The greatest challenge will be self-censorship by venues, publishers, film-makers, broadcasters and the media generally. They do not have to endorse the views of those whose views they publish. But they do have to welcome a diversity of a literary and artistic culture which includes the broadest possible range of opinion even on the most controversial issues. Otherwise, their business has no long-term future. The same goes for academic institutions. They are the guardians of free enquiry, and once it is limited or suppressed, their whole raison d’etre is gone. They will say, perhaps only to themselves or in the privacy of their editorial boards or faculty meetings, why should we expose ourselves? Why should we quarrel with our young and idealistic junior staff or students who do not wish to sully their hands with this or that book, film or lecture? Why should we court the unpleasantness involved in speaking up? The answer to that was given by Mill in his inaugural address at the University of St. Andrews after he had been elected as its Rector in 1867. “Let not any one pacify his conscience by the delusion that he can do no harm if he takes no part, and forms no opinion,” he said; “bad men need nothing more to compass their ends, than that good men should look on and do nothing.”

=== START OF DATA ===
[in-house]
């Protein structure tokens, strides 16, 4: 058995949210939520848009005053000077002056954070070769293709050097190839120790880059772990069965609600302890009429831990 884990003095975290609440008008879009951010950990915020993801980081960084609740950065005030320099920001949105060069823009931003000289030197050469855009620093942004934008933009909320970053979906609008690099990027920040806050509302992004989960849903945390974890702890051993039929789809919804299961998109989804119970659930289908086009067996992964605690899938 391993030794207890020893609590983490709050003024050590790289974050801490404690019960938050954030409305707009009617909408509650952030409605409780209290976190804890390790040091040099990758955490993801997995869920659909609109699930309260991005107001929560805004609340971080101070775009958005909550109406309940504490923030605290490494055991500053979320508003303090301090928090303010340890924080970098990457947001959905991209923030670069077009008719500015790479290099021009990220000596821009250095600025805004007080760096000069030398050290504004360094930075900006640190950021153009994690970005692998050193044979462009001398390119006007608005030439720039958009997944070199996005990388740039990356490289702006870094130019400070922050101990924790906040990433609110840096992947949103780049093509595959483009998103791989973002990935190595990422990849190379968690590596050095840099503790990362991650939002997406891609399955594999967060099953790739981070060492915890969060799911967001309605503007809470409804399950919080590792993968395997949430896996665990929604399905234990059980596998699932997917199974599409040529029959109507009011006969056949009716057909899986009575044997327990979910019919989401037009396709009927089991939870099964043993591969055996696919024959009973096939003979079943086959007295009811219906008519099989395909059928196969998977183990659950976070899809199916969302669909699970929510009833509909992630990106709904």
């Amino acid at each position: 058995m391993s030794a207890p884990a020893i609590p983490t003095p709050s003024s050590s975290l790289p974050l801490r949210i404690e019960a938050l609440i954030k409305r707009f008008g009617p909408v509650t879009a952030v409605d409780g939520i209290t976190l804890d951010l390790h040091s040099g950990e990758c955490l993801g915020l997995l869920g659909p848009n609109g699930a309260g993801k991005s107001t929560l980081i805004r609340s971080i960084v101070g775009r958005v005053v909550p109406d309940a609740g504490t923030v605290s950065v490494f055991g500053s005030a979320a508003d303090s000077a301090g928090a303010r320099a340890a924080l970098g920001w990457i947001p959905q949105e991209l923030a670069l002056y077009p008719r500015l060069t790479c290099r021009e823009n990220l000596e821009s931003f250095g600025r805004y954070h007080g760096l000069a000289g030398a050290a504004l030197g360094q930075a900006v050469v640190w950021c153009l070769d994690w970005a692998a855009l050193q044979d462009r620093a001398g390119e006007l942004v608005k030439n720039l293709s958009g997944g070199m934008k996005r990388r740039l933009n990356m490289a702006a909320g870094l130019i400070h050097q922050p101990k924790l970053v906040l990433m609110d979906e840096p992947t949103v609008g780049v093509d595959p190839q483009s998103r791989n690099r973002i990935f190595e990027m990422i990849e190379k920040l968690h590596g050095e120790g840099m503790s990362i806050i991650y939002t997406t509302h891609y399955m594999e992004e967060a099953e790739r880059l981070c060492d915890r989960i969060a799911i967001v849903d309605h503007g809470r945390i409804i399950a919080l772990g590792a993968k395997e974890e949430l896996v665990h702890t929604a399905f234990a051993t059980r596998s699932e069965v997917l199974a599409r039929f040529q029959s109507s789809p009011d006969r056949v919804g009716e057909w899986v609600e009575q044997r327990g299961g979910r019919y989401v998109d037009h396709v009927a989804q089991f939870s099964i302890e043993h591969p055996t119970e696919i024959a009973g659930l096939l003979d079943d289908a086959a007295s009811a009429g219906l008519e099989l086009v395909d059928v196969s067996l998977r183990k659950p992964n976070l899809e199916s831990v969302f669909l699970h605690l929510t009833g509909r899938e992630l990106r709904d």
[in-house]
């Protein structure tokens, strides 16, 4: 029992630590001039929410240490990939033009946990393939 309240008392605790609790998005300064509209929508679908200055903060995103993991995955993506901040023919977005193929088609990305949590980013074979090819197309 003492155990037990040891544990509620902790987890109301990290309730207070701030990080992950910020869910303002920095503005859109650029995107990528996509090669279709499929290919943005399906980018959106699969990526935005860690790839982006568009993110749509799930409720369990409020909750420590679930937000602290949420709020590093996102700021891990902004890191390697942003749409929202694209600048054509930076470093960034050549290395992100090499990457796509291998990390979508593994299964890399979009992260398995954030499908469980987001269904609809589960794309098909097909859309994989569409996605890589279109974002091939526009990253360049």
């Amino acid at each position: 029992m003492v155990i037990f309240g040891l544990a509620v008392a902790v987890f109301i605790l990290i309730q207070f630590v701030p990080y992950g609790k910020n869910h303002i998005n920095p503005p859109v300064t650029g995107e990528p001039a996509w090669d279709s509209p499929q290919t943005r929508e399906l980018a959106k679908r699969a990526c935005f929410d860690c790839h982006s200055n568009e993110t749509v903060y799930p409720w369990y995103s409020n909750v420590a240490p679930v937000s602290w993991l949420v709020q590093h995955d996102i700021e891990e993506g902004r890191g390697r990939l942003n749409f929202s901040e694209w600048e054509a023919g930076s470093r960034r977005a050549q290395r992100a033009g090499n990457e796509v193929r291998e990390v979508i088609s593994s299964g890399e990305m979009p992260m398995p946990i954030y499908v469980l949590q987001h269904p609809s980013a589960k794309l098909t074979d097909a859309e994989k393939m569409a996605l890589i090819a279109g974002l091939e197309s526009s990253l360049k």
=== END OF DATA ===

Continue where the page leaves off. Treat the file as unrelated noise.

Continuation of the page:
Free speech is not a luxury. Ever since the seventeenth century, the civilisation of mankind has been based on the notion that there is such a thing as objective truth. Objective truth is independent of human will. It may be only partly knowable, and more or less difficult to identify. But it exists somewhere out there whether we like it or not. We have built our intellectual world on the footing that we get closest to the truth by objective study of the available material, by abandoning immovable preconceptions, by logical reasoning and by willingness to engage with dissenting opinion. These are not just social constructs. They are universal principles, which are necessary if we are to discuss controversial issues in the same language. Historically, they have made possible the phenomenal economic prosperity and intellectual achievement of the last four centuries.

The basic principles of rational discourse on which all this depended are now under challenge. Reason is rejected as arrogant. Feeling and emotion are upheld as suitable substitutes. Freedom is treated as domineering, enlightenment as offensive to the unenlightened. Current campaigns to suppress certain opinions and eliminate debate are an attempt to create a new conformity, a situation in which people will not dare to contradict for fear of provoking their outrage and abuse. These things are symptoms of the closing of the human mind and the narrowing of our intellectual world. Something in our civilisation has died.